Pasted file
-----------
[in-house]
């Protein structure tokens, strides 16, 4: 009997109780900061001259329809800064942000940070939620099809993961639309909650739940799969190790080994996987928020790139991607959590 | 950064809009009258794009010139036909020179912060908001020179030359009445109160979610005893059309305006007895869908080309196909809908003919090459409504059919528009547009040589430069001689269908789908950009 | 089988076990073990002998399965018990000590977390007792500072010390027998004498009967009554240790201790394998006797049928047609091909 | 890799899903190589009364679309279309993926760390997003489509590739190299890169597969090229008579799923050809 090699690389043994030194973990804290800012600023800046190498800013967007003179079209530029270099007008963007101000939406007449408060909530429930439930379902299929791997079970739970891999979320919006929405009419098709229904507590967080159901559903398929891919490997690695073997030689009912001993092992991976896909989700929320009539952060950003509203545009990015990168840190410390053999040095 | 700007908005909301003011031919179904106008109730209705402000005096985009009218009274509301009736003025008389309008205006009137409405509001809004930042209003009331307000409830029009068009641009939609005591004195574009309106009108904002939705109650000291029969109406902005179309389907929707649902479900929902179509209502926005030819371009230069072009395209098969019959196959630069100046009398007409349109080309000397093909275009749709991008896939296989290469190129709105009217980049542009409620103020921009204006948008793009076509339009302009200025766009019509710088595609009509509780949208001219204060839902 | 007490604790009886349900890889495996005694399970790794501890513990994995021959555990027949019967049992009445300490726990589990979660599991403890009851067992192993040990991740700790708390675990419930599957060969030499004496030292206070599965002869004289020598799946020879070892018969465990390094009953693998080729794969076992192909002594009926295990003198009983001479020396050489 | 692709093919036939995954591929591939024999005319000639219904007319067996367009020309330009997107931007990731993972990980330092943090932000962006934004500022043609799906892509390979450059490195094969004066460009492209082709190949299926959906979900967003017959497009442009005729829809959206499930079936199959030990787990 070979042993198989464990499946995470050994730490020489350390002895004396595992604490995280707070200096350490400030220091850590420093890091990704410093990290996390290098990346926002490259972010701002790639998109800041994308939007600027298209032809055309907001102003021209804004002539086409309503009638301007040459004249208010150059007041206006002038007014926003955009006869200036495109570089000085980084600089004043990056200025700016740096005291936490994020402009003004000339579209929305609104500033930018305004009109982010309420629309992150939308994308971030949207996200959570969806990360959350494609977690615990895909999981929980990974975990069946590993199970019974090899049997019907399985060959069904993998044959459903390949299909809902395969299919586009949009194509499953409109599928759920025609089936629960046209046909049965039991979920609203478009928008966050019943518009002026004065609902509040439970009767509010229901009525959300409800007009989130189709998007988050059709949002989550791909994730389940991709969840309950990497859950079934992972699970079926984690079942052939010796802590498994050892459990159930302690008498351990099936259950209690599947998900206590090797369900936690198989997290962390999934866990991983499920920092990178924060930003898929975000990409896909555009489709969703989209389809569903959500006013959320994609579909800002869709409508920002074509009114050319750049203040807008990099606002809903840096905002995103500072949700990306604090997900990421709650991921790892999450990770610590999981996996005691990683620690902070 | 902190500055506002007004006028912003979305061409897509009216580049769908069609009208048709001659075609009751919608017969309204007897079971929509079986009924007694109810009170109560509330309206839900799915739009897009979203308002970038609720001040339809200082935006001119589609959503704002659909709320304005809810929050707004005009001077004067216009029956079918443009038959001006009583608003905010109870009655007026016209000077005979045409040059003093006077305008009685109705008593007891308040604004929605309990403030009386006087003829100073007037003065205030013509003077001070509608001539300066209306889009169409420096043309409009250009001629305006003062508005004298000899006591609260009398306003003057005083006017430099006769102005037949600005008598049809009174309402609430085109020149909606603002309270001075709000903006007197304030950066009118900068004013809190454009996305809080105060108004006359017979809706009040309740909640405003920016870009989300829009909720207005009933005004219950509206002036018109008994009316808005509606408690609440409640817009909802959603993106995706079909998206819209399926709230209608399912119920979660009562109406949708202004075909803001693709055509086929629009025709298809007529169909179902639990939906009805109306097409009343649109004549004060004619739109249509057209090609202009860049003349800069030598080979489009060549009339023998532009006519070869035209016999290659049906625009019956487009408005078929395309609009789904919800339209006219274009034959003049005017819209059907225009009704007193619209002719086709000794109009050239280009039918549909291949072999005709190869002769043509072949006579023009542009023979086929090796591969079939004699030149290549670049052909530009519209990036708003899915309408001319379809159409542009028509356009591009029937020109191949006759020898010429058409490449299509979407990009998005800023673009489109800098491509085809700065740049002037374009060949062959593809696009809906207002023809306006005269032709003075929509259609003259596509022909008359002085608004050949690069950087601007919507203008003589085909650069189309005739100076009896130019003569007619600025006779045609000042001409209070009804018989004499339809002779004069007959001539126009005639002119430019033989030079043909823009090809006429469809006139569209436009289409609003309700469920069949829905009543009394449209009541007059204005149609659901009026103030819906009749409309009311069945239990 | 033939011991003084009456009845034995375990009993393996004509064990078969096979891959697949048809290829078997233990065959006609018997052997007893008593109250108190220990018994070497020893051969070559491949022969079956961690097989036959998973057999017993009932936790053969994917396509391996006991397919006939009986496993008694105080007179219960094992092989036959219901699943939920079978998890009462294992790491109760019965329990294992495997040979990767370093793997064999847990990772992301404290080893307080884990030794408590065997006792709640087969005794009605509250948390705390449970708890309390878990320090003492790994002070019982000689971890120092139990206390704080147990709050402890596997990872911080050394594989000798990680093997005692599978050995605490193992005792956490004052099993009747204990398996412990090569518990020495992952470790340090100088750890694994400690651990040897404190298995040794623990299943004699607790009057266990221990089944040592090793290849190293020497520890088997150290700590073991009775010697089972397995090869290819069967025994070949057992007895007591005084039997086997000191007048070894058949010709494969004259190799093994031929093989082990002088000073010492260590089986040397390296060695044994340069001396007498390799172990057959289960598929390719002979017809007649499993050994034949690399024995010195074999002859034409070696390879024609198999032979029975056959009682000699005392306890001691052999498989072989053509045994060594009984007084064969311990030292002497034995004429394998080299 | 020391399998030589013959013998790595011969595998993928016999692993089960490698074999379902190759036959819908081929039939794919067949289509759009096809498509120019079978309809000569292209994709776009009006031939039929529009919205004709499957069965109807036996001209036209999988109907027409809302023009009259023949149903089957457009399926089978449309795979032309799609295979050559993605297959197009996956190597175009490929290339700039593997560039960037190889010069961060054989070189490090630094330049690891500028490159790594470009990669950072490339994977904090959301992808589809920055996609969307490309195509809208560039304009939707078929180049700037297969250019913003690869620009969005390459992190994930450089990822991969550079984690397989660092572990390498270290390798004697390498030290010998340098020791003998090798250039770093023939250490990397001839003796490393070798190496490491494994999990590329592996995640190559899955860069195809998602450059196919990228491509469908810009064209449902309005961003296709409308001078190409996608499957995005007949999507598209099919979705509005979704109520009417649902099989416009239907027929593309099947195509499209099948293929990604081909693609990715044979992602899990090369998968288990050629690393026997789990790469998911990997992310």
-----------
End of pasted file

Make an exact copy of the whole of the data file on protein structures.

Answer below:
[in-house]
């Protein structure tokens, strides 16, 4: 009997109780900061001259329809800064942000940070939620099809993961639309909650739940799969190790080994996987928020790139991607959590 | 950064809009009258794009010139036909020179912060908001020179030359009445109160979610005893059309305006007895869908080309196909809908003919090459409504059919528009547009040589430069001689269908789908950009 | 089988076990073990002998399965018990000590977390007792500072010390027998004498009967009554240790201790394998006797049928047609091909 | 890799899903190589009364679309279309993926760390997003489509590739190299890169597969090229008579799923050809 090699690389043994030194973990804290800012600023800046190498800013967007003179079209530029270099007008963007101000939406007449408060909530429930439930379902299929791997079970739970891999979320919006929405009419098709229904507590967080159901559903398929891919490997690695073997030689009912001993092992991976896909989700929320009539952060950003509203545009990015990168840190410390053999040095 | 700007908005909301003011031919179904106008109730209705402000005096985009009218009274509301009736003025008389309008205006009137409405509001809004930042209003009331307000409830029009068009641009939609005591004195574009309106009108904002939705109650000291029969109406902005179309389907929707649902479900929902179509209502926005030819371009230069072009395209098969019959196959630069100046009398007409349109080309000397093909275009749709991008896939296989290469190129709105009217980049542009409620103020921009204006948008793009076509339009302009200025766009019509710088595609009509509780949208001219204060839902 | 007490604790009886349900890889495996005694399970790794501890513990994995021959555990027949019967049992009445300490726990589990979660599991403890009851067992192993040990991740700790708390675990419930599957060969030499004496030292206070599965002869004289020598799946020879070892018969465990390094009953693998080729794969076992192909002594009926295990003198009983001479020396050489 | 692709093919036939995954591929591939024999005319000639219904007319067996367009020309330009997107931007990731993972990980330092943090932000962006934004500022043609799906892509390979450059490195094969004066460009492209082709190949299926959906979900967003017959497009442009005729829809959206499930079936199959030990787990 070979042993198989464990499946995470050994730490020489350390002895004396595992604490995280707070200096350490400030220091850590420093890091990704410093990290996390290098990346926002490259972010701002790639998109800041994308939007600027298209032809055309907001102003021209804004002539086409309503009638301007040459004249208010150059007041206006002038007014926003955009006869200036495109570089000085980084600089004043990056200025700016740096005291936490994020402009003004000339579209929305609104500033930018305004009109982010309420629309992150939308994308971030949207996200959570969806990360959350494609977690615990895909999981929980990974975990069946590993199970019974090899049997019907399985060959069904993998044959459903390949299909809902395969299919586009949009194509499953409109599928759920025609089936629960046209046909049965039991979920609203478009928008966050019943518009002026004065609902509040439970009767509010229901009525959300409800007009989130189709998007988050059709949002989550791909994730389940991709969840309950990497859950079934992972699970079926984690079942052939010796802590498994050892459990159930302690008498351990099936259950209690599947998900206590090797369900936690198989997290962390999934866990991983499920920092990178924060930003898929975000990409896909555009489709969703989209389809569903959500006013959320994609579909800002869709409508920002074509009114050319750049203040807008990099606002809903840096905002995103500072949700990306604090997900990421709650991921790892999450990770610590999981996996005691990683620690902070 | 902190500055506002007004006028912003979305061409897509009216580049769908069609009208048709001659075609009751919608017969309204007897079971929509079986009924007694109810009170109560509330309206839900799915739009897009979203308002970038609720001040339809200082935006001119589609959503704002659909709320304005809810929050707004005009001077004067216009029956079918443009038959001006009583608003905010109870009655007026016209000077005979045409040059003093006077305008009685109705008593007891308040604004929605309990403030009386006087003829100073007037003065205030013509003077001070509608001539300066209306889009169409420096043309409009250009001629305006003062508005004298000899006591609260009398306003003057005083006017430099006769102005037949600005008598049809009174309402609430085109020149909606603002309270001075709000903006007197304030950066009118900068004013809190454009996305809080105060108004006359017979809706009040309740909640405003920016870009989300829009909720207005009933005004219950509206002036018109008994009316808005509606408690609440409640817009909802959603993106995706079909998206819209399926709230209608399912119920979660009562109406949708202004075909803001693709055509086929629009025709298809007529169909179902639990939906009805109306097409009343649109004549004060004619739109249509057209090609202009860049003349800069030598080979489009060549009339023998532009006519070869035209016999290659049906625009019956487009408005078929395309609009789904919800339209006219274009034959003049005017819209059907225009009704007193619209002719086709000794109009050239280009039918549909291949072999005709190869002769043509072949006579023009542009023979086929090796591969079939004699030149290549670049052909530009519209990036708003899915309408001319379809159409542009028509356009591009029937020109191949006759020898010429058409490449299509979407990009998005800023673009489109800098491509085809700065740049002037374009060949062959593809696009809906207002023809306006005269032709003075929509259609003259596509022909008359002085608004050949690069950087601007919507203008003589085909650069189309005739100076009896130019003569007619600025006779045609000042001409209070009804018989004499339809002779004069007959001539126009005639002119430019033989030079043909823009090809006429469809006139569209436009289409609003309700469920069949829905009543009394449209009541007059204005149609659901009026103030819906009749409309009311069945239990 | 033939011991003084009456009845034995375990009993393996004509064990078969096979891959697949048809290829078997233990065959006609018997052997007893008593109250108190220990018994070497020893051969070559491949022969079956961690097989036959998973057999017993009932936790053969994917396509391996006991397919006939009986496993008694105080007179219960094992092989036959219901699943939920079978998890009462294992790491109760019965329990294992495997040979990767370093793997064999847990990772992301404290080893307080884990030794408590065997006792709640087969005794009605509250948390705390449970708890309390878990320090003492790994002070019982000689971890120092139990206390704080147990709050402890596997990872911080050394594989000798990680093997005692599978050995605490193992005792956490004052099993009747204990398996412990090569518990020495992952470790340090100088750890694994400690651990040897404190298995040794623990299943004699607790009057266990221990089944040592090793290849190293020497520890088997150290700590073991009775010697089972397995090869290819069967025994070949057992007895007591005084039997086997000191007048070894058949010709494969004259190799093994031929093989082990002088000073010492260590089986040397390296060695044994340069001396007498390799172990057959289960598929390719002979017809007649499993050994034949690399024995010195074999002859034409070696390879024609198999032979029975056959009682000699005392306890001691052999498989072989053509045994060594009984007084064969311990030292002497034995004429394998080299 | 020391399998030589013959013998790595011969595998993928016999692993089960490698074999379902190759036959819908081929039939794919067949289509759009096809498509120019079978309809000569292209994709776009009006031939039929529009919205004709499957069965109807036996001209036209999988109907027409809302023009009259023949149903089957457009399926089978449309795979032309799609295979050559993605297959197009996956190597175009490929290339700039593997560039960037190889010069961060054989070189490090630094330049690891500028490159790594470009990669950072490339994977904090959301992808589809920055996609969307490309195509809208560039304009939707078929180049700037297969250019913003690869620009969005390459992190994930450089990822991969550079984690397989660092572990390498270290390798004697390498030290010998340098020791003998090798250039770093023939250490990397001839003796490393070798190496490491494994999990590329592996995640190559899955860069195809998602450059196919990228491509469908810009064209449902309005961003296709409308001078190409996608499957995005007949999507598209099919979705509005979704109520009417649902099989416009239907027929593309099947195509499209099948293929990604081909693609990715044979992602899990090369998968288990050629690393026997789990790469998911990997992310």